Emissions from wood burning by people in developing countries have a smaller climate impact than previously thought, according to a new study.
“[This] is good news because woody biomass is a fundamental source of accessible and affordable energy for the majority of tropical populations,” said Rudi Drigo, a co-author of the study.
Around the world, 2.8 billion people rely on wood for warmth and cooking. The Intergovernmental Panel on Climate Change (IPCC) estimates that 15 percent of human energy use comes from firewood -- particularly among populations where other forms of energy are inaccessible.
The study looked at the share of wood used for subsistence and the share used for commercial purposes in 90 developing countries and found that wood burning contributes to 2 percent of global climate-changing pollution.
Though wood fuel was believed to be harvested unsustainably, the new study shows that most wood fuel is gathered in a way that allows forests and plots of trees to grow back. About two-thirds of wood for burning is harvested sustainably.
"The original view, that wood fuels are unsustainable, persists and, in some ways, leads to misdirected policies because placing blame on wood fuels prevents people from addressing the actual things driving deforestation and degradation," said Robert Bailis, lead author and professor at Yale University.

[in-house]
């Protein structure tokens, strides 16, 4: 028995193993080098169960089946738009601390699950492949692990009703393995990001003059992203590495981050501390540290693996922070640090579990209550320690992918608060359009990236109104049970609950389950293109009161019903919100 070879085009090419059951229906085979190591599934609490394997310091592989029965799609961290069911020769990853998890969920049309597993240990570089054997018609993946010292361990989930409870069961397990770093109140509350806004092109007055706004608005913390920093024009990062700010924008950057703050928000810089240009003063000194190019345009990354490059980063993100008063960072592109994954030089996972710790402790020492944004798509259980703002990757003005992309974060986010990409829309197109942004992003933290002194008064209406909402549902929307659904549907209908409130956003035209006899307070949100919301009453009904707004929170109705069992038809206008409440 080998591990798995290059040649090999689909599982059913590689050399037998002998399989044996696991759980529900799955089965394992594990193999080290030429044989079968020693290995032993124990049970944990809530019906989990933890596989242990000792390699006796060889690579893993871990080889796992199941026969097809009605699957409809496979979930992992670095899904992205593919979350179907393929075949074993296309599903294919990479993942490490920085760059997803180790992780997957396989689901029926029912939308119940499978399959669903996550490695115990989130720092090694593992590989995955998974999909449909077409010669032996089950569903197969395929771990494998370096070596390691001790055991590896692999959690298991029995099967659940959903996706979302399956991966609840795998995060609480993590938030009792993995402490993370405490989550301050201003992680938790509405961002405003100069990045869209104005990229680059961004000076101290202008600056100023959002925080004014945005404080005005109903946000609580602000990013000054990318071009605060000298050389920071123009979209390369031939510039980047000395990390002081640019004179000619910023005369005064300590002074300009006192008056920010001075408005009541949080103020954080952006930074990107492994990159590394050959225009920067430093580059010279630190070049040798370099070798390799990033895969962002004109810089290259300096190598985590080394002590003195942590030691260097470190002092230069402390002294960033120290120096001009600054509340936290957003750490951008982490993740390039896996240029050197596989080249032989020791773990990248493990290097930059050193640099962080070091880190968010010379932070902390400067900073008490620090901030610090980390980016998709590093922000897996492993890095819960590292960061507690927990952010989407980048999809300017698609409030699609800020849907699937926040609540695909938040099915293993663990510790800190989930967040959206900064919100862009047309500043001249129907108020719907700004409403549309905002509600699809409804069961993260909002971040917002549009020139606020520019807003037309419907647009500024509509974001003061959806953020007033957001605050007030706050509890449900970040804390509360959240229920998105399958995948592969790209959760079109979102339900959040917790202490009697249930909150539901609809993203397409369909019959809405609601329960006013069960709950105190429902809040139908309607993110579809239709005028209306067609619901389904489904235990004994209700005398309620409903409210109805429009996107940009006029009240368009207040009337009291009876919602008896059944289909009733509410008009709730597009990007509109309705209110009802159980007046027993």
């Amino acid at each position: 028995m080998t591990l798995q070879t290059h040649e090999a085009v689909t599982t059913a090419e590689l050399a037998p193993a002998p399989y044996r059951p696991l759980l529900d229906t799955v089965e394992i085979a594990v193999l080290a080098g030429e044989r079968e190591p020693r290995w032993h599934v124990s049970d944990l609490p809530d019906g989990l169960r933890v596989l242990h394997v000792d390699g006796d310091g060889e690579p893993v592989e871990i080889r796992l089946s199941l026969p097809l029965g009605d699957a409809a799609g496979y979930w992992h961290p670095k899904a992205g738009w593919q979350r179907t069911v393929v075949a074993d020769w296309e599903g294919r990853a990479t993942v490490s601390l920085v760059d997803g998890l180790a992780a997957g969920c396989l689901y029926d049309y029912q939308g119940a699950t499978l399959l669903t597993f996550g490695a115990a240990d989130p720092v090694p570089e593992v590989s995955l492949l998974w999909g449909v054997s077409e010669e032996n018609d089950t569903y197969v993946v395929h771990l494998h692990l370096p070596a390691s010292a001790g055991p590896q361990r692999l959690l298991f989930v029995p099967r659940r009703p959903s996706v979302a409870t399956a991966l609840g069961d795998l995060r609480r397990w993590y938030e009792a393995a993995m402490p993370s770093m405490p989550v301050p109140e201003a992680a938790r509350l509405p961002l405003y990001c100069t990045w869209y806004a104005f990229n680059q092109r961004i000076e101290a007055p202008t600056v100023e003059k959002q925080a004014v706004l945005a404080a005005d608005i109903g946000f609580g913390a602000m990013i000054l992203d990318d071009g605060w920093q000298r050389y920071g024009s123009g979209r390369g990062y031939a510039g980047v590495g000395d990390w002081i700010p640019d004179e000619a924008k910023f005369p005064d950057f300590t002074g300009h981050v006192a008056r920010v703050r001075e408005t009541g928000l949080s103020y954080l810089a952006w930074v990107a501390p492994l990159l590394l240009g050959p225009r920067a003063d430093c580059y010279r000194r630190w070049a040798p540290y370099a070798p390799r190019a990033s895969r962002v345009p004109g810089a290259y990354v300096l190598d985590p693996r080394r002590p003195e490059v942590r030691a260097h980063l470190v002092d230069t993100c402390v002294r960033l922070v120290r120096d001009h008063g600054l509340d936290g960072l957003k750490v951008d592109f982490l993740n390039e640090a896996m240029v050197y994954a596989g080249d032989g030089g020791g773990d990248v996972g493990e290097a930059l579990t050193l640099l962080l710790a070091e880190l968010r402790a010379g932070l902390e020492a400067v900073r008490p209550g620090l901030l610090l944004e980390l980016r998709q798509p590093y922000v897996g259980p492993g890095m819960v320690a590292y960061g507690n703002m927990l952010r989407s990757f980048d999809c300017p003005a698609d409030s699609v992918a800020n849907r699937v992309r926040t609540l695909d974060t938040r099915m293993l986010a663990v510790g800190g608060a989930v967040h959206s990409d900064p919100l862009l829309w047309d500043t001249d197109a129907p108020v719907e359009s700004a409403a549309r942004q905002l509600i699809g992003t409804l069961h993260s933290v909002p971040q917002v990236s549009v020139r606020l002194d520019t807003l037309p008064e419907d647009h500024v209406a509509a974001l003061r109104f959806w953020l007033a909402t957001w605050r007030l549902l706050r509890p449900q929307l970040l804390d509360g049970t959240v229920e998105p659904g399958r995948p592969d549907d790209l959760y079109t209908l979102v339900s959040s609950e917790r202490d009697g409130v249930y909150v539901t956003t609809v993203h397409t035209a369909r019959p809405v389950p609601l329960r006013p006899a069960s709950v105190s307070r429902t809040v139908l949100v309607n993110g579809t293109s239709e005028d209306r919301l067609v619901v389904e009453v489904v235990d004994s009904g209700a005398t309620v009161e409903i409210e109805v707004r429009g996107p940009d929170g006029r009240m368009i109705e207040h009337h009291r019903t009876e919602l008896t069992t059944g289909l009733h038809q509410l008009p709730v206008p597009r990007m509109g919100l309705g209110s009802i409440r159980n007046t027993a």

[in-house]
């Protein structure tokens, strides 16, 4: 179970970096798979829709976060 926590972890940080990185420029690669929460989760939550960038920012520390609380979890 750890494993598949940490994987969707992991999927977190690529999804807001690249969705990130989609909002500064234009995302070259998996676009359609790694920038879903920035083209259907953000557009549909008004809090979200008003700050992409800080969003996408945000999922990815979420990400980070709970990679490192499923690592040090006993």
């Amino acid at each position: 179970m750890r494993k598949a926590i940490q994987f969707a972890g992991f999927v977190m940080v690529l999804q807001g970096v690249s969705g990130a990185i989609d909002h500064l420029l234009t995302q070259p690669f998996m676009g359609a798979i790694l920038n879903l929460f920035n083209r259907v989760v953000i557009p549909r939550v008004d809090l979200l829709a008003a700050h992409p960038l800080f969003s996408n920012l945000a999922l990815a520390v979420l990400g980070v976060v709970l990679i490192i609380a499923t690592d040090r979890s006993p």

Overall, tropical deforestation accounts for about 10 percent of global carbon emissions -- roughly 3 billion tons of carbon dioxide per year. But the majority of tropical deforestation comes from the timber industry and land-use change from agricultural growth rather than from wood burning. Comparatively, 85 percent of global emissions come from fossil fuels, according to the IPCC.
Room to move emissions lower
While emissions from wood burning are not as significant as fossil fuel emissions or other forms of deforestation, there is still room to improve the efficiency of energy from wood. Bailis and his team identified areas where firewood was harvested unsustainably and where emissions were highest. They found that parts of South Asia and East Africa harvested wood faster than it could grow back.
"We hope that our results can support or even promote wood energy planning aiming at increasing sustainable wood fuel production," Bailis said.
The findings could also result in divestments in clean, efficient wood-burning stoves. A number of carbon offset markets pay for better wood stoves as a way to lower emissions. Bailis and his team found these markets are likely paying more for the stoves than they are getting in emissions reductions.
Divestment from clean stoves could present a problem for global health. Every year, more than 4 million people die from indoor air pollution -- and most of this pollution comes from leaky stoves that release smoke inside people's homes.
But Fiona Lambe, a scientist at the Stockholm Environment Institute who did not contribute to the study, is not too worried. She says the study can help carbon offset markets target their work more efficiently.
"In my view, the findings can go a long way in strengthening the environmental integrity of carbon offset cookstove projects," she said. "The study provides accurate, disaggregated data on wood fuel supply and demand which was missing before -- it fills a significant gap. Hopefully this study will be used to strengthen the methods for measuring the climate impact of these projects."